Henry Cohen Ward 3 candidate
Henry Cohen, a high school senior, is mounting a campaign to become D.C.'s youngest councilmember in history. Credit: Henry Cohen

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Still just shy of her 30th birthday, Ward 2 Councilmember Brooke Pinto made history when she was elected as D.C.’s youngest councilmember two years ago. Henry Cohen is looking to blow that record out of the water.

Cohen just turned 18, but rather than struggling with a bout of senioritis in his waning days at the recently renamed Jackson-Reed High School, he’s gunning for the Ward 3 seat on the D.C. Council. It might’ve seemed like a flight of fancy when he picked up petitions earlier this month, but he says he has enough signatures to appear on the ballot alongside the eight other candidates running to replace Mary Cheh.

You might chuckle at the thought of a Zoomer serving alongside 79-year-old Ward 7 Councilmember Vince Gray or 76-year-old At-Large Councilmember Anita Bonds, but Cohen says his campaign is no joke. He might not be able to beat the older, more experienced candidates, but he hopes, at least, bring attention to issues that would go unaddressed in a more traditional campaign.

“One day it was raining outside and our school’s roof started leaking,” Cohen remembers. “One of my friends was asking ‘Oh, why don’t they fix that?’ And I was saying, ‘The D.C. Council, they’re not really paying attention to our schools.’ So my friends jokingly said I should run for office…I did a little bit of research and realized it was totally plausible that I could make the ballot and make some noise for these issues we see in our schools, make some noise for our students.”

Whether it’s on school maintenance or public transit, Cohen is pretty conversant on those policy matters (Loose Lips has talked to plenty of candidates, in D.C. and elsewhere, who weren’t half as informed as this high school senior). He says he became interested in politics via his father, who works on the Hill and canvassed for former Mayor Adrian Fenty back in the day, and he has since gotten involved in his Glover Park community. In particular, Cohen has worked with the Washington Interfaith Network and Ward 3 Housing Justice on affordable housing issues because he wants other people to “share in that prosperity” he experienced growing up in the area.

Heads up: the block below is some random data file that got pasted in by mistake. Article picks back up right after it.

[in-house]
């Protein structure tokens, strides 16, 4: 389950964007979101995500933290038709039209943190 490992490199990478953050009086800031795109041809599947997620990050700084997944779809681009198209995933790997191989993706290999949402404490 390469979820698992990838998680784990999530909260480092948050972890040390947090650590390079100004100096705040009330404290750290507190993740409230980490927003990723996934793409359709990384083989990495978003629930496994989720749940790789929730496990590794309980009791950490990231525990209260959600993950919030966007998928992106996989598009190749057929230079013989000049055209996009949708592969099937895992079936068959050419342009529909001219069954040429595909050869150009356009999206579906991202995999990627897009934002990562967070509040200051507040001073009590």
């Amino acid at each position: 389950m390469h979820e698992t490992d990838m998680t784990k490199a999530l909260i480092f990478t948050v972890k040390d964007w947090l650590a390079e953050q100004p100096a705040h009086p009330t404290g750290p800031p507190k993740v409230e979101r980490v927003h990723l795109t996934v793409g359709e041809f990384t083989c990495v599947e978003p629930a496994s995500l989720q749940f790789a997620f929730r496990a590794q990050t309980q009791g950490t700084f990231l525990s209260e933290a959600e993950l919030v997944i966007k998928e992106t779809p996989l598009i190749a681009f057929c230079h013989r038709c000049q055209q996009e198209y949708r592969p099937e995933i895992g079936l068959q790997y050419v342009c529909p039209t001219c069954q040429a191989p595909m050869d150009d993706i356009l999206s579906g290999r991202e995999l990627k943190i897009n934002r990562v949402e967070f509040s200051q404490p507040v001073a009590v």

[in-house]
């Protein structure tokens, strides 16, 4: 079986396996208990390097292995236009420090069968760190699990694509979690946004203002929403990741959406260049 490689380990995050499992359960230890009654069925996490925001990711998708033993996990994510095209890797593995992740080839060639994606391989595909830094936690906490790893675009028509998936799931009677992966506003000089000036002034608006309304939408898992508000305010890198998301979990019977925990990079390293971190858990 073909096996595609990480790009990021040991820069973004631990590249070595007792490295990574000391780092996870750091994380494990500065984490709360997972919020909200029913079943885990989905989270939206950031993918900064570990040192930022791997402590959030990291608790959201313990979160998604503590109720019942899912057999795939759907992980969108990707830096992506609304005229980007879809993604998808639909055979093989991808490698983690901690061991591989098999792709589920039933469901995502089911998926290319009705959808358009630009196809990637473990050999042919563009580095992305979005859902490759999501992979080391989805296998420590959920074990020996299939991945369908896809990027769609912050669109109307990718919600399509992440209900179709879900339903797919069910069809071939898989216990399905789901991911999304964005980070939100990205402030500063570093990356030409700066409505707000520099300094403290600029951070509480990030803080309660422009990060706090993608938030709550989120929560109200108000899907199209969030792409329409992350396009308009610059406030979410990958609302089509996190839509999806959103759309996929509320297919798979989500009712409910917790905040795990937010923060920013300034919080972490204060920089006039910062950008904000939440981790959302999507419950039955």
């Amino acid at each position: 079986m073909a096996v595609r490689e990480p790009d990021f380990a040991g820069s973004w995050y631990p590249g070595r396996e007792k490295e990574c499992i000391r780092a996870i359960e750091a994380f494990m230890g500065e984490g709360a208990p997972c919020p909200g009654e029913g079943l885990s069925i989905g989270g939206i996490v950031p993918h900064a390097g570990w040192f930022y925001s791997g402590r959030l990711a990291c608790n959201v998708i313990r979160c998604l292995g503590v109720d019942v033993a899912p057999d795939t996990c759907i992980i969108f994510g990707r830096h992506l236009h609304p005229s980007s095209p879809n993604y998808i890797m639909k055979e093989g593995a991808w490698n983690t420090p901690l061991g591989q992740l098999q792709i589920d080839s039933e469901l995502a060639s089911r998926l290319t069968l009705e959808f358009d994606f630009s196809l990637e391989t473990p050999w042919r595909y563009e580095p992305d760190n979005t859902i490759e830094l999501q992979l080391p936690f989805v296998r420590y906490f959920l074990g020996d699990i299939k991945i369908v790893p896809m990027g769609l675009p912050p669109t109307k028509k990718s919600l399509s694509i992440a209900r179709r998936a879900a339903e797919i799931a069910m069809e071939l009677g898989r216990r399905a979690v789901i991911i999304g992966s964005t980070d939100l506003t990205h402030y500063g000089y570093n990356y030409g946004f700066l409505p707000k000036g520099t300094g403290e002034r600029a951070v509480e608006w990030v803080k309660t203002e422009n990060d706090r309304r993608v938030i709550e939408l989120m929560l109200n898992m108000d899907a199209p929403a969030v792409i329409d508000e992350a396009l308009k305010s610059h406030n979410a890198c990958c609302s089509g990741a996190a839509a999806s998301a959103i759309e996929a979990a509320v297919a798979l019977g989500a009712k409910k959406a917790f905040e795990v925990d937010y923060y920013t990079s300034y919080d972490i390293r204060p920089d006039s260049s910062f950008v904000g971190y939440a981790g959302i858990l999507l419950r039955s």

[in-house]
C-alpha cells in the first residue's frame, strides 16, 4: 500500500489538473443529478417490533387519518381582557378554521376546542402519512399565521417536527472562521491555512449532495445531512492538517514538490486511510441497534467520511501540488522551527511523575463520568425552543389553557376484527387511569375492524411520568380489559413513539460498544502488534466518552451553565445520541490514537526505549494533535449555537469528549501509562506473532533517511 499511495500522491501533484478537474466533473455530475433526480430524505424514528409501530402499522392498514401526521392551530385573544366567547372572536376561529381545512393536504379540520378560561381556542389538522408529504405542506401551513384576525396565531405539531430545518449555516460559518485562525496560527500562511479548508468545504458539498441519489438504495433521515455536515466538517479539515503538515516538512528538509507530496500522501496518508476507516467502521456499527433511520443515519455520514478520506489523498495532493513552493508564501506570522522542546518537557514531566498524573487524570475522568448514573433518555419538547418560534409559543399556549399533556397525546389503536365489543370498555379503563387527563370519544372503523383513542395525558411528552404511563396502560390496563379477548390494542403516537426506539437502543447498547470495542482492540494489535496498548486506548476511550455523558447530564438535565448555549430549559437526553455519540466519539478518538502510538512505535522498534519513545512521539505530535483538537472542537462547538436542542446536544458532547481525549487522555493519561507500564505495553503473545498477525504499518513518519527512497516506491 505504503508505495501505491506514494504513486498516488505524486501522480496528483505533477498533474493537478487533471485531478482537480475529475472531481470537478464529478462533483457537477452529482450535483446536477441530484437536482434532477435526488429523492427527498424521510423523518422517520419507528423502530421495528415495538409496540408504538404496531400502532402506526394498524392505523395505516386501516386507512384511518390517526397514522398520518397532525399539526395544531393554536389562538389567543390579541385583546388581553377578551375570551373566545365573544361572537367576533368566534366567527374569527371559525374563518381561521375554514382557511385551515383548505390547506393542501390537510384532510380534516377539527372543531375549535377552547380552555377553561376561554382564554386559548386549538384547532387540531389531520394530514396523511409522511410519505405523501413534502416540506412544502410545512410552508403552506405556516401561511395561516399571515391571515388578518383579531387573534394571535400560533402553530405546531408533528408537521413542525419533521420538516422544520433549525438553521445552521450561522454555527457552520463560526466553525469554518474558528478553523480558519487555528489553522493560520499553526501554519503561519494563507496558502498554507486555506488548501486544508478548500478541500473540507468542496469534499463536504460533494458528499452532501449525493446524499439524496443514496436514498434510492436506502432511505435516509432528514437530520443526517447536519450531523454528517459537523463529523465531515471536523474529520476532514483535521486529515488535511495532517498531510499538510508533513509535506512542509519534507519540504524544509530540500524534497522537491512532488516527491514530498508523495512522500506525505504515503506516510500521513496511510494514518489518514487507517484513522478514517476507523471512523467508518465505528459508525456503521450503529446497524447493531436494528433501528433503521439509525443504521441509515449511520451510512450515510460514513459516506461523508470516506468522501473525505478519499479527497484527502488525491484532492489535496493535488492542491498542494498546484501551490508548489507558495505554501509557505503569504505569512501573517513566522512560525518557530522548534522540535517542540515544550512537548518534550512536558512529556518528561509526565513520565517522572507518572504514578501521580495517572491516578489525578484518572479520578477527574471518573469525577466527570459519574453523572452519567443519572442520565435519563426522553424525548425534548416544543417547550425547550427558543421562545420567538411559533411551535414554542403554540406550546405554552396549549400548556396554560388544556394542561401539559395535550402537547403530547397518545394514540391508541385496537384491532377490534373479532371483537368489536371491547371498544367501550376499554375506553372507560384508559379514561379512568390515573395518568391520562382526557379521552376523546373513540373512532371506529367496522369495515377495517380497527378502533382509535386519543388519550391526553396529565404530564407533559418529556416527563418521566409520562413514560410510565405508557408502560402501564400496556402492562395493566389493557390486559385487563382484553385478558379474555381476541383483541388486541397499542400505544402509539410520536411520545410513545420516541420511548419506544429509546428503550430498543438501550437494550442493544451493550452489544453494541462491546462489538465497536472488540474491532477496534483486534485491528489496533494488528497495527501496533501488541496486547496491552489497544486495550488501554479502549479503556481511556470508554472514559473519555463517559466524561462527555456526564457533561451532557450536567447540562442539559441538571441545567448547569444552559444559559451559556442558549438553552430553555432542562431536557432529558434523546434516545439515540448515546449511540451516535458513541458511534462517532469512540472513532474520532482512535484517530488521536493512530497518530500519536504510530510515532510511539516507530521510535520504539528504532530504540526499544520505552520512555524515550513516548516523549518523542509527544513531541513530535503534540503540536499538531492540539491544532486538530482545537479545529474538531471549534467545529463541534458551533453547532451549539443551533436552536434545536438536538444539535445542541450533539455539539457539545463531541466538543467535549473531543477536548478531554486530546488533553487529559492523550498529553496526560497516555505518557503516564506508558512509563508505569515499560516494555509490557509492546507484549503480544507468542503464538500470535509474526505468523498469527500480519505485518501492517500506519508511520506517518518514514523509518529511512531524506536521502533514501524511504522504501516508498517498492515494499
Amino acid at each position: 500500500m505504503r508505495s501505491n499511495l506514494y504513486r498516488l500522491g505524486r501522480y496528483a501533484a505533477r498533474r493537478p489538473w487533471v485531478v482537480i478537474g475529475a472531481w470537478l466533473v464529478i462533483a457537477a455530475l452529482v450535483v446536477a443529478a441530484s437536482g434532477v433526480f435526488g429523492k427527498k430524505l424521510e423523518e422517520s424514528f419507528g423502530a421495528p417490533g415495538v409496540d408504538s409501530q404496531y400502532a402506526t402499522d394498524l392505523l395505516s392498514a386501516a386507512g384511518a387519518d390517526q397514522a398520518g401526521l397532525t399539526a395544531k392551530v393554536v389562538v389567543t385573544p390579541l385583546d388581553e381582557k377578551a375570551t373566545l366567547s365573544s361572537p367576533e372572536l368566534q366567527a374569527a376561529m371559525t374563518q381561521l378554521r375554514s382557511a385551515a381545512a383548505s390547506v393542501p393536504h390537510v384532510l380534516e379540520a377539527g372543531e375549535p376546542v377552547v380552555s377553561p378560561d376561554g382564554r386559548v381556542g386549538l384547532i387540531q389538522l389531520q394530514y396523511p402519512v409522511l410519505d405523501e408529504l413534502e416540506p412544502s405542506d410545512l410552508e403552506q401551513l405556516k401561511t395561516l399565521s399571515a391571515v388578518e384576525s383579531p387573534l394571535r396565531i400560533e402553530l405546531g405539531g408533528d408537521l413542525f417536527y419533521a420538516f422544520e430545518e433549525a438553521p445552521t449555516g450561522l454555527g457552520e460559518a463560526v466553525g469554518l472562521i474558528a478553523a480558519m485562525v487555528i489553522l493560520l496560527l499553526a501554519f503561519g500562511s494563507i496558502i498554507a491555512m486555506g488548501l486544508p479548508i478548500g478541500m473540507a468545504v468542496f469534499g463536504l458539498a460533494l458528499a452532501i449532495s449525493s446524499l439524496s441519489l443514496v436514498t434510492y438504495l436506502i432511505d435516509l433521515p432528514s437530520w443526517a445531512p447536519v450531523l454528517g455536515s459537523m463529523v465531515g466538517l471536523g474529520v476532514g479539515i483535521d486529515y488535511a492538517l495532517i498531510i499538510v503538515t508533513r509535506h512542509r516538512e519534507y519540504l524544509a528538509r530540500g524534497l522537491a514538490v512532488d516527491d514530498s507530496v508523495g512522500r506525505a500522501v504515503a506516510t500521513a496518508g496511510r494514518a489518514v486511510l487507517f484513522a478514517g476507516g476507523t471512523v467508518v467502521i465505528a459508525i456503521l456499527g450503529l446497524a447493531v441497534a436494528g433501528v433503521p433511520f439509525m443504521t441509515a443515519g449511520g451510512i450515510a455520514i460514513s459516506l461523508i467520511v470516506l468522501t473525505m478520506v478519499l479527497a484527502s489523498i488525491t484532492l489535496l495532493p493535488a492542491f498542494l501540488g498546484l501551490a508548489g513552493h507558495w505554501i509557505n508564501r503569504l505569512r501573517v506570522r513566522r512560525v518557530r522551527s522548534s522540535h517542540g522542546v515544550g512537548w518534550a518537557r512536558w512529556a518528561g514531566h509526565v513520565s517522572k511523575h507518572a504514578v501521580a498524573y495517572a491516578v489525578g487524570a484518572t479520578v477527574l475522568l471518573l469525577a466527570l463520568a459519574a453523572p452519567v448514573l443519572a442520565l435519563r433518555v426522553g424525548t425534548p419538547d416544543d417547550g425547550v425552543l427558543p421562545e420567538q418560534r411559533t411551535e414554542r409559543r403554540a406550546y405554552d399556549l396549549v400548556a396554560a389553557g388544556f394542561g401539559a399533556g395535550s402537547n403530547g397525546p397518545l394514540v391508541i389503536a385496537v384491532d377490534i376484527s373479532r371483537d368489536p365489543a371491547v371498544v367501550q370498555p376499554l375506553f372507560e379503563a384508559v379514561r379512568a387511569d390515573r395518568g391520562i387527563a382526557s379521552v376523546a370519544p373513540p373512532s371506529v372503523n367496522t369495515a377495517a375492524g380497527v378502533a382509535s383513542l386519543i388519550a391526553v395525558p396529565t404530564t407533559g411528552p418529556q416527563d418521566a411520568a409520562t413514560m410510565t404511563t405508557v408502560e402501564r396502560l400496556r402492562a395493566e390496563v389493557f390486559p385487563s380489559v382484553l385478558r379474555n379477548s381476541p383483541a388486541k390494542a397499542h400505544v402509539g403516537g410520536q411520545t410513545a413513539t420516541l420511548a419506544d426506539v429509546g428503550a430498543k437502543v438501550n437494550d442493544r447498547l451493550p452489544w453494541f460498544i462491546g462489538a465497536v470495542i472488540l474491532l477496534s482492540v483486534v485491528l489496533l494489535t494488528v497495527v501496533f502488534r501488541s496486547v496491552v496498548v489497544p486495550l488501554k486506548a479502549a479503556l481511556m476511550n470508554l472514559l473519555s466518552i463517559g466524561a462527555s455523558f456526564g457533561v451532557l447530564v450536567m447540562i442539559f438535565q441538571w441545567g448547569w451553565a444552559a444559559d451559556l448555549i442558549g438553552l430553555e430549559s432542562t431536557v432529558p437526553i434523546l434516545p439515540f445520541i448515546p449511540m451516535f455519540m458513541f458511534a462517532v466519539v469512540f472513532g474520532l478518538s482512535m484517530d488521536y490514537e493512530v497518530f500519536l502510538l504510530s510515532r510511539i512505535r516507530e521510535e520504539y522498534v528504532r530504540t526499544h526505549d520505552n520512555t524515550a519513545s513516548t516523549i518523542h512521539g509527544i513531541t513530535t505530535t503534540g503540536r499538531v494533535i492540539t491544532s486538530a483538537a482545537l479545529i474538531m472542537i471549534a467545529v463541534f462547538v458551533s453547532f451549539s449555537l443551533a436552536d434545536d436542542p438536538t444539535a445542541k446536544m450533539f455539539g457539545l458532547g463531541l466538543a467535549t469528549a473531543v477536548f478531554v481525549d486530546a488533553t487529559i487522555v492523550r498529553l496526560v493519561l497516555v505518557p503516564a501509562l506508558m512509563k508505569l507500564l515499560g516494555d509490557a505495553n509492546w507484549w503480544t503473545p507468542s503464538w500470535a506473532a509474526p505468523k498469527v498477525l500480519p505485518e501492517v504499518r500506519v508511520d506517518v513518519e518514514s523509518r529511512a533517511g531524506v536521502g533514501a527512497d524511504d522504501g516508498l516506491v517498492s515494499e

He also believes in making local streets “safer for pedestrians,” as well as expanding bus service in the ward (and maybe even adding more Metro stations someday). And, like some of his fellow candidates and current councilmembers, Cohen wonders if Mayor Muriel Bowser’s recently released plan to build a new school on the old Georgetown Day site is feasible, given the area’s lack of transit options.

Cohen is no great fan of the mayor either. He plans to vote for At-Large Councilmember Robert White in the primary, but still wanted to take some time to introduce himself when he spotted Bowser gathering signatures at the Palisades Farmers Market last weekend. He found her “one of the most hostile people” he encountered as he circulated petitions.

“The first words out of her mouth when I told her I was running for Council were, ‘Why aren’t you running for ANC?’” Cohen says. “My dad was an ANC commissioner for, like, 10 years when I was growing up. And I’ve seen that an ANC is a useful advisory thing. But there’s not a lot of change that you can really make from it, especially as an 18-year-old kid.”

Cohen says he’s encountered similar skepticism as he’s been out collecting signatures, running into plenty of people worried his platform consists of “putting chocolate milk in the water fountains at school” and not much else. But he worked hard to convince voters, pounding the pavement alongside his parents and voting-age friends to collect about 450 signatures and (perhaps) qualify for the ballot despite spending only $10 on the campaign. He expects he won’t spend more than $500 on the effort, which would exempt him from finance reporting requirements.

Of course, Cohen is a long shot to win—most of his opponents have amassed five- or six-figure war chests via public financing—but that isn’t slowing him down.

“There are about 7,000 students in Ward 3, and that’s 7,000 people who don’t really have that much of a voice on the Council,” Cohen says. “We have adults saying all the time, ‘Oh, you know, children are our future,’ and they just completely ignore us. I don’t think we want to be ignored.”